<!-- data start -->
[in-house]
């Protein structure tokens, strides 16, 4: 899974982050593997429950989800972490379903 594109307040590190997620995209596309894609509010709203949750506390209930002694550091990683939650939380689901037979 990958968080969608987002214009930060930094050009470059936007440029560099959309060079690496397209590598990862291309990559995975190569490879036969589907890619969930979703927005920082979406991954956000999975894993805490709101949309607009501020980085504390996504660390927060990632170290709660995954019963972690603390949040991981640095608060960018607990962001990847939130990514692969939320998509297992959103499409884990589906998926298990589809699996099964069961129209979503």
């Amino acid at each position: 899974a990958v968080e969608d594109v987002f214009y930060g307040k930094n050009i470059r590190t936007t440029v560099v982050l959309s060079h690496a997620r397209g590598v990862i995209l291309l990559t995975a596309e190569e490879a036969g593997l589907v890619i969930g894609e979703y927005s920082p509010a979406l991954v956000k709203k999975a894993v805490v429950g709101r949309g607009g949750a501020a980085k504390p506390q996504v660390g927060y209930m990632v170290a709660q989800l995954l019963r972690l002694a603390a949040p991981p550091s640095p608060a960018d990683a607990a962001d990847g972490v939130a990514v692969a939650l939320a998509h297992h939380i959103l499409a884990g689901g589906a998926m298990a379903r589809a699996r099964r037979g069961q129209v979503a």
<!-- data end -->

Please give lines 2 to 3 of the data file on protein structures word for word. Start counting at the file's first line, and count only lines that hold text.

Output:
């Protein structure tokens, strides 16, 4: 899974982050593997429950989800972490379903 594109307040590190997620995209596309894609509010709203949750506390209930002694550091990683939650939380689901037979 990958968080969608987002214009930060930094050009470059936007440029560099959309060079690496397209590598990862291309990559995975190569490879036969589907890619969930979703927005920082979406991954956000999975894993805490709101949309607009501020980085504390996504660390927060990632170290709660995954019963972690603390949040991981640095608060960018607990962001990847939130990514692969939320998509297992959103499409884990589906998926298990589809699996099964069961129209979503």
């Amino acid at each position: 899974a990958v968080e969608d594109v987002f214009y930060g307040k930094n050009i470059r590190t936007t440029v560099v982050l959309s060079h690496a997620r397209g590598v990862i995209l291309l990559t995975a596309e190569e490879a036969g593997l589907v890619i969930g894609e979703y927005s920082p509010a979406l991954v956000k709203k999975a894993v805490v429950g709101r949309g607009g949750a501020a980085k504390p506390q996504v660390g927060y209930m990632v170290a709660q989800l995954l019963r972690l002694a603390a949040p991981p550091s640095p608060a960018d990683a607990a962001d990847g972490v939130a990514v692969a939650l939320a998509h297992h939380i959103l499409a884990g689901g589906a998926m298990a379903r589809a699996r099964r037979g069961q129209v979503a």